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4/17/24 residency show

A Normal Night

It was a normal night at Chief’s.

It was the second night of Eric Church’s “To Beat the Devil” residency on the third and fourth floors. On the second floor, at Friendly Shadows, the pianos were dueling. On the fifth floor, at Hell of a Q, the barbecue was whole hog.

And at the Neon Steeple, Church was telling stories. Most you haven’t heard before, even if you’re a diehard fan. Many can’t be repeated here, because as he reminded the 350 very lucky Church Choir members, they were for this room only (no phones allowed).

But he was talking about the start of his career, and he was talking about “Two Pink Lines.”

That’s when a lady near the front shouted, “Two Pink Lions!”

Church paused for a second. That one changed word is a key to identifying Chief fans who have been there since the beginning. They know that Church’s mother, Rita, originally misheard the song as Two Pink Lions. That’s why the wallpaper in the restrooms of Chief’s Tavern on the first floor features two pink lions.

But most people don’t know that story. It’s a deep cut from Church lore. So when she shouted out, “Two Pink Lions!” he had to pause.

“You,” he said from the stage with a raised eyebrow, “have been paying attention.”

In this room, though, she was not unique. This room was full of Church Choir members who were fully committed to seeing a show—any show—of the residency. No one purposely picks a Wednesday night in April as their first choice for a concert. But tickets went quickly to all 19 shows, completely selling out before they ever reached a public sale, and not everyone can go on a Friday or Saturday, so here we are on a Wednesday.

Eric Church on stage at Neon Steeple

You won’t find the set list here, because it’s more fun to discover it when you go to Chief’s for one of the shows. But let’s put it this way: when Church broke into some of the best-loved songs from his first album, the entire room started singing as soon as he played the first couple of notes. It was like they had all been told to turn over to a certain page in the hymn book…but everyone had already memorized the hymn book.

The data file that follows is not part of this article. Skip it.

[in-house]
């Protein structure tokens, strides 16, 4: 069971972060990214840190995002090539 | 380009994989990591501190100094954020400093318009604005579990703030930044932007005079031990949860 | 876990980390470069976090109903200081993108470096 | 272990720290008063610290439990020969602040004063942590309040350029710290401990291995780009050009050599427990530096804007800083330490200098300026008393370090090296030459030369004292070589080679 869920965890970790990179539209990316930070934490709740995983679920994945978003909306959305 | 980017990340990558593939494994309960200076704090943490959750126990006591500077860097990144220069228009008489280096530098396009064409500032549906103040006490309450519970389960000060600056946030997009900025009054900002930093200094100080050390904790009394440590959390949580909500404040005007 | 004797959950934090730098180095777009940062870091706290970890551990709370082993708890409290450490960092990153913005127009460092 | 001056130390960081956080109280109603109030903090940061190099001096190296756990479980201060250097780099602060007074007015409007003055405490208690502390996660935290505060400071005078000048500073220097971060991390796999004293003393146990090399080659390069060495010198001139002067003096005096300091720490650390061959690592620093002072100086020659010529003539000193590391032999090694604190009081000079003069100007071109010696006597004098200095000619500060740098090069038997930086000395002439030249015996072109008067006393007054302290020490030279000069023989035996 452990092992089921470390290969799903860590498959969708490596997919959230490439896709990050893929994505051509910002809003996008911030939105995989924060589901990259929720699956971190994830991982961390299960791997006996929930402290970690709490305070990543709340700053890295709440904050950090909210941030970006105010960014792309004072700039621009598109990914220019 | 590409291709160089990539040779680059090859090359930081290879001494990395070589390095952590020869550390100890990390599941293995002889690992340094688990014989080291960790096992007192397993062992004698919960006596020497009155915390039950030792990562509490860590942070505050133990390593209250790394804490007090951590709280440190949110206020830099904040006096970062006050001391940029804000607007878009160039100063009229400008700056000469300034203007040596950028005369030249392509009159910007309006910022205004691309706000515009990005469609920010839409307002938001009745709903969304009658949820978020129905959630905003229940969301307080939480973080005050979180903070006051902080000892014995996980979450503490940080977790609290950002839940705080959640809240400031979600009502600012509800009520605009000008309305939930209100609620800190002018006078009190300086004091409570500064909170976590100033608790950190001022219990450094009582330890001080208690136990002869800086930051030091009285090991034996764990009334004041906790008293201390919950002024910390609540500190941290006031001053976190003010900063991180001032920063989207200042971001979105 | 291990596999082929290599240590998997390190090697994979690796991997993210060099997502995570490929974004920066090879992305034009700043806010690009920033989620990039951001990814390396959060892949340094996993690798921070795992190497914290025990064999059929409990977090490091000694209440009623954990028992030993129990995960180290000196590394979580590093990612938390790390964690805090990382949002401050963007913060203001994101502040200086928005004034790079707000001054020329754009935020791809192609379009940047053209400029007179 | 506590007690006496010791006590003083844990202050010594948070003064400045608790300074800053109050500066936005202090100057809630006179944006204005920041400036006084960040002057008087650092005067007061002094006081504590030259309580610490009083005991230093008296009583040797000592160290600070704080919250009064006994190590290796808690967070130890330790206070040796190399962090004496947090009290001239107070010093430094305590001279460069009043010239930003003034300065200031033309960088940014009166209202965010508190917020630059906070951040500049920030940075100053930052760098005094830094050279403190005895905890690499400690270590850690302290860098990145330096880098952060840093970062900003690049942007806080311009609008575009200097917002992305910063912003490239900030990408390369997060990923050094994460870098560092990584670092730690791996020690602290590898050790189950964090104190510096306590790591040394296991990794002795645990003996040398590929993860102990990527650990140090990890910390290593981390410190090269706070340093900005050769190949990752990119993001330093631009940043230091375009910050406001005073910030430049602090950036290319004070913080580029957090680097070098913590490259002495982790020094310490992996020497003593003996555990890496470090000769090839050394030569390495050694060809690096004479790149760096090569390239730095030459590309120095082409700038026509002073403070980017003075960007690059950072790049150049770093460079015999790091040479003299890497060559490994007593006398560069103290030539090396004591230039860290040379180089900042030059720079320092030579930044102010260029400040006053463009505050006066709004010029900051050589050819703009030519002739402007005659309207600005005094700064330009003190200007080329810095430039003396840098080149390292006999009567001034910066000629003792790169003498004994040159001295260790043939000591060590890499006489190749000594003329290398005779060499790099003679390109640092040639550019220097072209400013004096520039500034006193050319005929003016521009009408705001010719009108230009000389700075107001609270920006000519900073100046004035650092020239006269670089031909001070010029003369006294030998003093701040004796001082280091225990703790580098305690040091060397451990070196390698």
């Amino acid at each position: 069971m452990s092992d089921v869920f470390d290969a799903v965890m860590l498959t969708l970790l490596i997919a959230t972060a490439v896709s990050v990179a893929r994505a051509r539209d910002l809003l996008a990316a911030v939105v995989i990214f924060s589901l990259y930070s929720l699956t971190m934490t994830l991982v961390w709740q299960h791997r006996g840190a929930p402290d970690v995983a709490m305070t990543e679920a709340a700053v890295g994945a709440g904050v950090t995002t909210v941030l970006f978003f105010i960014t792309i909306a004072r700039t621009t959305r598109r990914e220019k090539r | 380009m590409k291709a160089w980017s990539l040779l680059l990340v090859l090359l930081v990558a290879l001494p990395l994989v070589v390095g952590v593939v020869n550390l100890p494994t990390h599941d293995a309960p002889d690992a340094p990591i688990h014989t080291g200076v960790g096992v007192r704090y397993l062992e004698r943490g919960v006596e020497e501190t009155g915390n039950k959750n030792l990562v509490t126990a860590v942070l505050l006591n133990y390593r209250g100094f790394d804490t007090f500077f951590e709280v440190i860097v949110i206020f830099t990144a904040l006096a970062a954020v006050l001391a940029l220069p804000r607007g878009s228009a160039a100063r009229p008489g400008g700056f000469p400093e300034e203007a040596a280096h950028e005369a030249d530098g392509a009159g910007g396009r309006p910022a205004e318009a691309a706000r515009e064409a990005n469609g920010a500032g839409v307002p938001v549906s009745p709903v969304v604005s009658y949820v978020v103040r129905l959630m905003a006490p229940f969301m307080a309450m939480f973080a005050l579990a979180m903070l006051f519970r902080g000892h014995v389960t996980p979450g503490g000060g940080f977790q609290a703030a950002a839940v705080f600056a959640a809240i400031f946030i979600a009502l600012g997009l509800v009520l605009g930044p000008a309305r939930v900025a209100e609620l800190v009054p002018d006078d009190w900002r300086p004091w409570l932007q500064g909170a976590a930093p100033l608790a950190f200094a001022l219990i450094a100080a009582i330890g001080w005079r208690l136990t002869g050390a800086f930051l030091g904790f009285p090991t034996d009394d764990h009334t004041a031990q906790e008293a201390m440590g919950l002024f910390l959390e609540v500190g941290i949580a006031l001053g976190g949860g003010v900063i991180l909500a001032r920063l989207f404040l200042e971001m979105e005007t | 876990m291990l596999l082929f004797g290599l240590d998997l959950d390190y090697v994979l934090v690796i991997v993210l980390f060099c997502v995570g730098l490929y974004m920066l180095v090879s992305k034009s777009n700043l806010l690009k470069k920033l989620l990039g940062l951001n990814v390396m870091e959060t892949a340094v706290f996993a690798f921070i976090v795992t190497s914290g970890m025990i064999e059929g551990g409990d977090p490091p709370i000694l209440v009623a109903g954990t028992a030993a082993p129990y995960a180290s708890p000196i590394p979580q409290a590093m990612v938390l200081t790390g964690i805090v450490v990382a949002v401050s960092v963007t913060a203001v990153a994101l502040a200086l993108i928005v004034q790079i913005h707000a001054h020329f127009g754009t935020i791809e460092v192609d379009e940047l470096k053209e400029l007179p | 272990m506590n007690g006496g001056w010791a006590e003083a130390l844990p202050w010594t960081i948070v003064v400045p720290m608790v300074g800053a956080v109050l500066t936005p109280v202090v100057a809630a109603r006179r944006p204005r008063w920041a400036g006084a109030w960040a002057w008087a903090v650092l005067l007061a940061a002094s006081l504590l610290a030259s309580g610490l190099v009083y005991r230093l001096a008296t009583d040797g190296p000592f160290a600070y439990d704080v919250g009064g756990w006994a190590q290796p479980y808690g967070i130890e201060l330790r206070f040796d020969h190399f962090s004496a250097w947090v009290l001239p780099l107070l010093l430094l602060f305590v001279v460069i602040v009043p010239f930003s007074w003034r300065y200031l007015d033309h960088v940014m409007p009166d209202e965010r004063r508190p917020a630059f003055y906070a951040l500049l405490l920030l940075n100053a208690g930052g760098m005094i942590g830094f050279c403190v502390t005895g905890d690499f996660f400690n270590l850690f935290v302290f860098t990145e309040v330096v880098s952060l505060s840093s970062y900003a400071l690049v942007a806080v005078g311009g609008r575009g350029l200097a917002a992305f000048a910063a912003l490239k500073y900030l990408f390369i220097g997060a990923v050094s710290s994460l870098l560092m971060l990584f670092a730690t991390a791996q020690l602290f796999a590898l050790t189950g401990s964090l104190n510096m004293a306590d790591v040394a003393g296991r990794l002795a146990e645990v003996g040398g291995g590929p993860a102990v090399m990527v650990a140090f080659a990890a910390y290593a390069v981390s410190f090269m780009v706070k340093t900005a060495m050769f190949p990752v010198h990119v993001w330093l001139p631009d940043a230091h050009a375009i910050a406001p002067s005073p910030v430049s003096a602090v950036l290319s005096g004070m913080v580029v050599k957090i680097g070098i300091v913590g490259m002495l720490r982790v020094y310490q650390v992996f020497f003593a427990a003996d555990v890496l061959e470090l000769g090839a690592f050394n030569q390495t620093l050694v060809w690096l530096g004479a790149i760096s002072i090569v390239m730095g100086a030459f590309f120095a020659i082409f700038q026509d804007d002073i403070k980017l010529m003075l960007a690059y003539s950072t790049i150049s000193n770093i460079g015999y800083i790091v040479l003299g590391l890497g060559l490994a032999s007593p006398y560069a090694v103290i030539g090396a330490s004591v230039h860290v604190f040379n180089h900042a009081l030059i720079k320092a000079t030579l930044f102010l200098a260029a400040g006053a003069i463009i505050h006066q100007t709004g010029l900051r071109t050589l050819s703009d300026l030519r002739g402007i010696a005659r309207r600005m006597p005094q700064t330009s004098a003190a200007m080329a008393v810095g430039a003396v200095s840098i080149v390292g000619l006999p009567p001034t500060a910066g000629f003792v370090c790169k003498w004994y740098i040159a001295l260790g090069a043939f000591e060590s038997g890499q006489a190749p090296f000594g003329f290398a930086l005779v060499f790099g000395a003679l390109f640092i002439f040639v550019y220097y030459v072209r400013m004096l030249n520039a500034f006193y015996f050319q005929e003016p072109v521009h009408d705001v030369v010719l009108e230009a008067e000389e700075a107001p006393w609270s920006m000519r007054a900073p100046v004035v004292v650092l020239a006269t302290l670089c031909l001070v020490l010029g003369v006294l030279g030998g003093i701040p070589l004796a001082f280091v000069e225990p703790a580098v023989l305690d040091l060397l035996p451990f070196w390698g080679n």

By the time he got to “Springsteen,” (come on, that’s not a spoiler, you knew it would be in there somewhere) he just looked out at the crowd and said, “You do it.” And they did, every word. As a reward, he gave them a little tidbit about a certain part of the song, one that they’ll go home and tell their friends. And the friends will probably look at them skeptically, and they’ll reply, “Eric told me that the other night at Chief’s,” and how can you argue with that?

“This place,” Church told them, “is about stories I can only tell to you and songs I can only play to you.”

Like any good Church show, it is not flawless. At one point, he forgot a line. “I seriously forgot the hell out of this one,” he said with a grin.

“That’s OK,” a fan shouted from row F. “We’ve got you!”

And they did, because they just kept singing it perfectly. Church had become a backup singer at an Eric Church show.

It is very hard to leave one of the residency shows without a new friend or two. The seats are close together and you’re going to know your neighbor, but it’s not really about proximity. It’s about the fact that in such a small venue, everyone in the room who put in the effort to be here arrives with the same soundtrack to the last 20 years.

“I want this to be,” Church told them, “like a moment in a living room.” Which was fitting, because later in the night he was sitting in Chief’s Den in a secluded part of the building. The music from Friendly Shadows could be heard inside the room, and singer Ben Kadlecek was playing a slowed-down version of “Sinners Like Me” on the piano. It was not a planned moment. There was no script.

But Church looked around, and he nodded his head, and he said, “Let’s do this.” So he put on his sunglasses and walked out into the second floor, where he was greeted with a significant amount of shrieking and a very surprised piano player. At Kadlecek’s request, Church sang the third verse with him. When they finished, Kadlecek looked at the Wednesday night crowd.

“Could somebody,” he asked, “please pinch me?”

It was a normal night at Chief’s.

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